Stay warm with a scuba wetsuit
To make your dive as easy and as comfortable as possible, choose a well-insulated wetsuit that fits your body and lets you breathe and move about easily. Most wetsuits are made of neoprene, a material that compresses and becomes less insulated the deeper you dive. If you plan to dive in deeper, colder waters, consider a thicker wetsuit. While a 1/8-inch thick neoprene suit is fine for 70-degree (or warmer) waters, a 3/8-inch thick suit is ideal for water with temperatures between 35 and 65 degrees.
Dry suits: Dry suits with seals and straps at the neck, wrists, and ankles keep out excess water. Most are designed for use in water colder than 60 degrees and on deeper dives. You may want to add a hood and booties if you venture into waters below 50 degrees.
Full-length wetsuits: A full-length wetsuit covers your arms and legs to the wrists and ankles. Scuba divers typically wear them in 65- to 72-degree waters.
Full suits: One-piece full suits enclose you from the neck to the ankles (some are available with shorter legs). Scuba divers typically wear them in 60- to 65-degree waters.
¾ wetsuits : Short-sleeved, ankle-length, ¾ wetsuits are one-pieces worn in 72- to 80-degree waters.
Shortie: Shorties are short-sleeved, short-legged, one-piece wetsuits worn in 72- to 80-degree waters.
See underwater with a scuba diving mask
Consider size and construction when purchasing a scuba mask.
Scuba mask sizing: Masks are available in small, medium, and large sizes with smaller masks delivering the tightest seal. Low-volume scuba masks offer less distortion and greater peripheral vision, while double-flanged face seals keep your mask even more water- and airtight.
Scuba mask construction: Most scuba masks are made of durable, lightweight plastic and non-allergenic silicone masks. Manufacturers often employ distortion-free tempered glass for lenses. Both single- and double-lens masks are available (the latter offer enhanced peripheral vision).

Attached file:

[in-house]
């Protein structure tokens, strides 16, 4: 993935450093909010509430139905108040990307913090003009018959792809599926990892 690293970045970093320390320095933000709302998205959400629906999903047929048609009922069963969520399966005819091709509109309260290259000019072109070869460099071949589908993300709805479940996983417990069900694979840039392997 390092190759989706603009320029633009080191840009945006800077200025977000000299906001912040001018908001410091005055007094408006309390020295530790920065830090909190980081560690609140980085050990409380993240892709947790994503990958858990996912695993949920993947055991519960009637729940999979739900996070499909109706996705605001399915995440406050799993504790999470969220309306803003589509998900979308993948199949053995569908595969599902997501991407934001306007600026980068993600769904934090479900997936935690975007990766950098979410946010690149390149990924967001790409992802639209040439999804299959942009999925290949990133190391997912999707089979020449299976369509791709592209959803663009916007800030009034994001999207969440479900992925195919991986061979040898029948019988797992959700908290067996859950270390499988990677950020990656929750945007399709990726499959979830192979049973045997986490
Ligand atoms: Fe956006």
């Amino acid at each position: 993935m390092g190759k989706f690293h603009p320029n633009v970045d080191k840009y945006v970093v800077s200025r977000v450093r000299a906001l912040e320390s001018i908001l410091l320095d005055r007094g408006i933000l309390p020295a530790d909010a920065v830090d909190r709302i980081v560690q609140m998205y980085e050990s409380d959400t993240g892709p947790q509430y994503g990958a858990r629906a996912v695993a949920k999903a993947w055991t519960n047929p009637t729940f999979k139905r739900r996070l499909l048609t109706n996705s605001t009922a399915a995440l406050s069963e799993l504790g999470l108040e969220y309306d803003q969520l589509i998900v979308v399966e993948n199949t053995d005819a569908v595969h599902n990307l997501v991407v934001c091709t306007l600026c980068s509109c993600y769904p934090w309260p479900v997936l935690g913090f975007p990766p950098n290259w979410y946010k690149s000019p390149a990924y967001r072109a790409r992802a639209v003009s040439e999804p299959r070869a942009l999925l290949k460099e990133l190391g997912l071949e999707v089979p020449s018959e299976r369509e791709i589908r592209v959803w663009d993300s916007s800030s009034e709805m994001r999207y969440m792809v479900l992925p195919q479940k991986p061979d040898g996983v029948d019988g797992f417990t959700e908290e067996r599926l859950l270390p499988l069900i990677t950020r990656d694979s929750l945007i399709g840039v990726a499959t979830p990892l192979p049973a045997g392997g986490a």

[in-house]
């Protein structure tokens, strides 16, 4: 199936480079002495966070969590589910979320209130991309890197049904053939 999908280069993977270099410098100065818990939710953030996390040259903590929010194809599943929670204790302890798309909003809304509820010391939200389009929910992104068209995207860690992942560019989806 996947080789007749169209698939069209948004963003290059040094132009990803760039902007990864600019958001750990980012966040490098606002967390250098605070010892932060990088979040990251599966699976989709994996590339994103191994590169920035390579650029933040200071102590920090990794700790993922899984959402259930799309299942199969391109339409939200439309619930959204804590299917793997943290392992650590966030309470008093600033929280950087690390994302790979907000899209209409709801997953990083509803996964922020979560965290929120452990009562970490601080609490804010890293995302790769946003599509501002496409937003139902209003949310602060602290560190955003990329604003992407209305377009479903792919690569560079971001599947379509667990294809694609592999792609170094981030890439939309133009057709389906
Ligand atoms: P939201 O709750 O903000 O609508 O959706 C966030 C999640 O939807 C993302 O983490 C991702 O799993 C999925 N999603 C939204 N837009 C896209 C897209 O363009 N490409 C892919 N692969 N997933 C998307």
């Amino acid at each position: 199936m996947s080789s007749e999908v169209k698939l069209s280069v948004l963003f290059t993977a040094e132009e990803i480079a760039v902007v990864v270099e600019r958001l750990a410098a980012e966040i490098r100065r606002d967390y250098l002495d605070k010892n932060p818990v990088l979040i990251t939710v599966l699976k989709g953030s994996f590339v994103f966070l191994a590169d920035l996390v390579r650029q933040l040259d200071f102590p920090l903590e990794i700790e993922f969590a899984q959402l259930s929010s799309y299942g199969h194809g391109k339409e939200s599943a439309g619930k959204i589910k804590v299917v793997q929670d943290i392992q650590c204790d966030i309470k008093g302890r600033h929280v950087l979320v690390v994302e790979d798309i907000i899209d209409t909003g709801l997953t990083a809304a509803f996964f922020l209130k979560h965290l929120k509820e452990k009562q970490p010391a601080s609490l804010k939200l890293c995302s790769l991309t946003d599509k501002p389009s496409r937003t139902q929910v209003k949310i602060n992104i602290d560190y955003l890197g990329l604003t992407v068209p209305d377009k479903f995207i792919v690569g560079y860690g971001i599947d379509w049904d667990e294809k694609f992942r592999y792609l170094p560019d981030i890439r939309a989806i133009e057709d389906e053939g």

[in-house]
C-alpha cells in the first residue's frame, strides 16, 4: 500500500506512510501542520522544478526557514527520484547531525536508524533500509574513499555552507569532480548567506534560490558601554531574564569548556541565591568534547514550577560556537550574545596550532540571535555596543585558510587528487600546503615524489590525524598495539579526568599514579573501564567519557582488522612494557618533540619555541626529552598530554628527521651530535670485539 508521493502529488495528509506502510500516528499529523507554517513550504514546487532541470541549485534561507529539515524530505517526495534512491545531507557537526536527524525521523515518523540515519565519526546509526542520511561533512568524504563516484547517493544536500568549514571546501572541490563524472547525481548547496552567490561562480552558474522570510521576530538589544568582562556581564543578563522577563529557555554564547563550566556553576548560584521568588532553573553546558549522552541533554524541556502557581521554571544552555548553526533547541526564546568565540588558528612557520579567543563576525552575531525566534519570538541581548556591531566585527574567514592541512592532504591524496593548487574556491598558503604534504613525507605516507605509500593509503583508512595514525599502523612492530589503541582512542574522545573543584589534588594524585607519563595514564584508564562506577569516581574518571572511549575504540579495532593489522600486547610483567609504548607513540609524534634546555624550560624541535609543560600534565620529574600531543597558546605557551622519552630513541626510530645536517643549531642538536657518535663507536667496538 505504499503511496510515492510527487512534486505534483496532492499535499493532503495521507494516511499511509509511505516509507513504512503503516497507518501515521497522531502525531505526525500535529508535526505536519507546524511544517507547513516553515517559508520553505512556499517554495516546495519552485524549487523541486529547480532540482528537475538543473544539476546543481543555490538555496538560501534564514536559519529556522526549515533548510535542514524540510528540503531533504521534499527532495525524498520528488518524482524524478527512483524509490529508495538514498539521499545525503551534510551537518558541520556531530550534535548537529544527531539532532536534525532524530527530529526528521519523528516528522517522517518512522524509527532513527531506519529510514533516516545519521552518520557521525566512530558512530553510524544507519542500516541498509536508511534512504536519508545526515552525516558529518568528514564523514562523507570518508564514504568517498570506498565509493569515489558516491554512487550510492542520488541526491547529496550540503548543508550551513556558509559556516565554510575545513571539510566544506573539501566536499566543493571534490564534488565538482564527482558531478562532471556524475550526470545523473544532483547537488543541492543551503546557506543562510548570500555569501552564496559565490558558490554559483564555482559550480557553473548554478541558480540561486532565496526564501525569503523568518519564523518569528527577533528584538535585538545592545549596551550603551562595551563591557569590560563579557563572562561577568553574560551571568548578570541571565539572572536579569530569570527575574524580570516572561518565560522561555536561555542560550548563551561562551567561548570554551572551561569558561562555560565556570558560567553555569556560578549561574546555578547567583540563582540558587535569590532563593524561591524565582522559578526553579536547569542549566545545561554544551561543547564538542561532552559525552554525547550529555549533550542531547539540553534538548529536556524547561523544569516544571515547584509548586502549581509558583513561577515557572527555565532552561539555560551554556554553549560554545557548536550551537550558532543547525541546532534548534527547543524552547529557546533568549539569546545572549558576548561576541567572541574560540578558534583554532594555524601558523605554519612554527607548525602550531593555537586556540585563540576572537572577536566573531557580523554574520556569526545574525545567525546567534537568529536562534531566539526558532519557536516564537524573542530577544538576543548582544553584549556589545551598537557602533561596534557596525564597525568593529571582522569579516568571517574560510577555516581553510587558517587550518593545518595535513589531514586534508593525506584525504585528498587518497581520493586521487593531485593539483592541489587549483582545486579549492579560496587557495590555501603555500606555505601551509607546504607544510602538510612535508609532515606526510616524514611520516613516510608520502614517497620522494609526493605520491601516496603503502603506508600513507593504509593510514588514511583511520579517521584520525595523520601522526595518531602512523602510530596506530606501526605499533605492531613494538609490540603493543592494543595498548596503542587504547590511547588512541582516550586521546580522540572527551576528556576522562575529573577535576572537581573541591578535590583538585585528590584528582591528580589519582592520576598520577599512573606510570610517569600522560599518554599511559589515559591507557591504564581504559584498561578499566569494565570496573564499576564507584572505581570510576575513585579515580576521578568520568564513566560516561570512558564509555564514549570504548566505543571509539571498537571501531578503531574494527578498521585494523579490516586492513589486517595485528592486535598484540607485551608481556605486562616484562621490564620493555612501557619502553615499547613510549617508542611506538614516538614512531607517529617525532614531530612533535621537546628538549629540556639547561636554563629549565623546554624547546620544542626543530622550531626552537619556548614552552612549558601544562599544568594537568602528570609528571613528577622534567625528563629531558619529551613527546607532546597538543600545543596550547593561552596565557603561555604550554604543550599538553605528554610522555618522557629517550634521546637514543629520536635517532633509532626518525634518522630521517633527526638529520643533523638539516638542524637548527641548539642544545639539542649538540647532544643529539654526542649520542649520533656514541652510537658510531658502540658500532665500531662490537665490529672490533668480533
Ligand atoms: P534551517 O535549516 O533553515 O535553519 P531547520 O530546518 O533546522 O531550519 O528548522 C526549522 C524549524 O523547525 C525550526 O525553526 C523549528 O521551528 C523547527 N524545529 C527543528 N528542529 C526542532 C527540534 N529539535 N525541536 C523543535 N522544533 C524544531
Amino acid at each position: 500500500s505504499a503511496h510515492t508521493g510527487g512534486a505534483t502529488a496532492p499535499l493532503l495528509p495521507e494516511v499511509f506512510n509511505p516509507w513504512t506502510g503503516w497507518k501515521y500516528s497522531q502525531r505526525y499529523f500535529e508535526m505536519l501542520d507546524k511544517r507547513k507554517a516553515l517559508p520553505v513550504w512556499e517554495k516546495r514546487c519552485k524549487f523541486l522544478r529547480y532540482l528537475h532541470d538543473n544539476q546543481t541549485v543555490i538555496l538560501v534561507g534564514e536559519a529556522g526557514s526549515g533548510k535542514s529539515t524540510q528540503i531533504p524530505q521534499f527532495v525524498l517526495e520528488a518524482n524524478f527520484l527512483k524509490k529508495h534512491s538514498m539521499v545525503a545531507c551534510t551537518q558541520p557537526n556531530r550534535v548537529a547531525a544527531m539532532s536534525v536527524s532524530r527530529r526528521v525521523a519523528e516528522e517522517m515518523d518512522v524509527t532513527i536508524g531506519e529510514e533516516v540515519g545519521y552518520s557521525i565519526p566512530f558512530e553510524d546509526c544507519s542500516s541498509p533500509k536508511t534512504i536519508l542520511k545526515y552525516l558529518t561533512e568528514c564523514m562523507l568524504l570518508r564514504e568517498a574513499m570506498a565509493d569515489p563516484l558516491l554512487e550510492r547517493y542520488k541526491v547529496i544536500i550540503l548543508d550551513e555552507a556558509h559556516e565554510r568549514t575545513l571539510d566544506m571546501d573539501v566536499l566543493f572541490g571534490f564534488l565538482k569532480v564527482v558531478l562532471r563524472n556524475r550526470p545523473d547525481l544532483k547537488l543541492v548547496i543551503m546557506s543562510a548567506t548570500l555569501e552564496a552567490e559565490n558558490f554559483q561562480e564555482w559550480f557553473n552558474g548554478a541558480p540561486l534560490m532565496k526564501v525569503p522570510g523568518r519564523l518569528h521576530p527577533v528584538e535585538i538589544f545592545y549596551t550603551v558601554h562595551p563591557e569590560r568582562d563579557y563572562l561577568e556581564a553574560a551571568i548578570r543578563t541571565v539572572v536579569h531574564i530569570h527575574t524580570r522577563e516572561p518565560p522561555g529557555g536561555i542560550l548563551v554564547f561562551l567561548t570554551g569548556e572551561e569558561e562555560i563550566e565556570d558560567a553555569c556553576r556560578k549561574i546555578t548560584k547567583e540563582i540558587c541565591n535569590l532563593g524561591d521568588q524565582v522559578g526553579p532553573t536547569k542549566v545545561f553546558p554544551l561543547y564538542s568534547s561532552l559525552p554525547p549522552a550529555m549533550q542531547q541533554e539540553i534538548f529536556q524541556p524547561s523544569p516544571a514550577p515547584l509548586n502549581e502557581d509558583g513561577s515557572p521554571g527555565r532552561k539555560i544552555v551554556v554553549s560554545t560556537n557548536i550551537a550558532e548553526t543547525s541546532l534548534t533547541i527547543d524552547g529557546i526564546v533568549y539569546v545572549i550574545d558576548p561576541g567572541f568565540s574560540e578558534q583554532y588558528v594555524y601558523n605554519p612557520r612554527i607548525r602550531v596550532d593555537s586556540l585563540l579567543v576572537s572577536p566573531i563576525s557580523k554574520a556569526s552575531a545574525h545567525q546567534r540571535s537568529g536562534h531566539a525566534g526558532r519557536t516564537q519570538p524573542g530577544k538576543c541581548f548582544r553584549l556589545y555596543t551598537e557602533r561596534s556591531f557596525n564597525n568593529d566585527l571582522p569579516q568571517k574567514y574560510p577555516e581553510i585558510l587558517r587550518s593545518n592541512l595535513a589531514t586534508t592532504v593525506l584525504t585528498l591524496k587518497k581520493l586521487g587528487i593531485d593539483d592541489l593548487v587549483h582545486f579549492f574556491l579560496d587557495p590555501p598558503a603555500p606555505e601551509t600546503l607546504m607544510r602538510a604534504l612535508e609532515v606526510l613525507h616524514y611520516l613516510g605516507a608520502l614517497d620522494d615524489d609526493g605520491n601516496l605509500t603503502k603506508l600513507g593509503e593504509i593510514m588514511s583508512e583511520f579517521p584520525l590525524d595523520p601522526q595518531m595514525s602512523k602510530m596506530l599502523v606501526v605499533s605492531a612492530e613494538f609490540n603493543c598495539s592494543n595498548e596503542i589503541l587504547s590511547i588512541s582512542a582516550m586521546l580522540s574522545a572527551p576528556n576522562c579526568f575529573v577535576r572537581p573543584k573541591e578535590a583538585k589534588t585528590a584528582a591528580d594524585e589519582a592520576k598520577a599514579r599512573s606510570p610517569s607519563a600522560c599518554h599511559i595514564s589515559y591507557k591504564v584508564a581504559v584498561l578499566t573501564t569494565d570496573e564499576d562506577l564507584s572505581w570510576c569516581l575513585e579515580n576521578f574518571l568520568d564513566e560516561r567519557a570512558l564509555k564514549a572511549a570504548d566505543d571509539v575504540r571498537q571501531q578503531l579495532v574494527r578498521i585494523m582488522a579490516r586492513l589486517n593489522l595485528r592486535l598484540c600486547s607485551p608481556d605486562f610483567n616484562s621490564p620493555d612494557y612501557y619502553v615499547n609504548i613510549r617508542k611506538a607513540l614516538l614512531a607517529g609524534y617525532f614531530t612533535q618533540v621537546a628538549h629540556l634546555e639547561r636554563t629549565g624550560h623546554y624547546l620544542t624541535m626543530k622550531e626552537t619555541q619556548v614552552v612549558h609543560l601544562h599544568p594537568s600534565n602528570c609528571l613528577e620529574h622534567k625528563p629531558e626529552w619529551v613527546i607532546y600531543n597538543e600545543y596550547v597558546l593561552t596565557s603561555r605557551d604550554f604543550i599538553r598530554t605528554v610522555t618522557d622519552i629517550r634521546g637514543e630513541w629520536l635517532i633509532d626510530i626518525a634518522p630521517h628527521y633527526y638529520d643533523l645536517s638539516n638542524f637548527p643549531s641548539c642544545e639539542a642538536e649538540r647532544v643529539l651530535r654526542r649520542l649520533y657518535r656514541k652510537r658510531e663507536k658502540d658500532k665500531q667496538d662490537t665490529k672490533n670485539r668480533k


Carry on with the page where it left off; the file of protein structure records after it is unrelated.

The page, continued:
Fit your scuba fins
If you’re male, use your usual shoe size when choosing scuba fins. If you’re female, subtract one-half to two sizes from your usual shoe size. Next, pick a model ideal for your body type: larger, stiffer fins are best for divers with strong legs and hips, while the smaller, flexible fins are ideal for smaller divers. Both open-heel and full-foot fins are available.
Open-heel scuba fins: Open-heel scuba fins are worn over neoprene booties.
Full-foot scuba fins: Full-foot scuba fins are worn over bare feet or thin Lycra or neoprene socks. They are not designed for use in water colder than 70 degrees, near coral reefs, nor in other potentially abrasive settings.
Take the Pressure Off With Scuba Tanks
Packing sufficient air and monitoring its pressure are crucial when you scuba dive.
Choose a scuba tank
Your scuba tank should be lightweight, yet roomy enough to hold all the air you need on your dive. A 50 to 63 cubic foot tank is sufficient for shallow diving; the 80-cubic-foot tank is best on deeper (130-foot) excursions. There are also 100-cubic-foot tanks available for “heavy breathers” as well as pony bottles of 40 cubic foot or less (used as a backup air supply).
Regulate your airflow
Scuba tanks contain high-pressure air that must be converted to breathable air by scuba tank regulators. Monitoring your air pressure is an important prevention against the bends. Be sure to choose a hose and mouthpiece ideal for your use.
Buy buoyancy compensators (BC)
The buoyancy compensator (BC) keeps you and your tank afloat at varying depth levels. Pick a BC ideal for your size, shape, and diving style and test its valves and vents before use.
Accurately calculate decompression time
Dive computers track your decompression time at various diving depths, as well as stop times, breathing rates, total dive time, and other crucial information. Some even sound alarms when problems occur.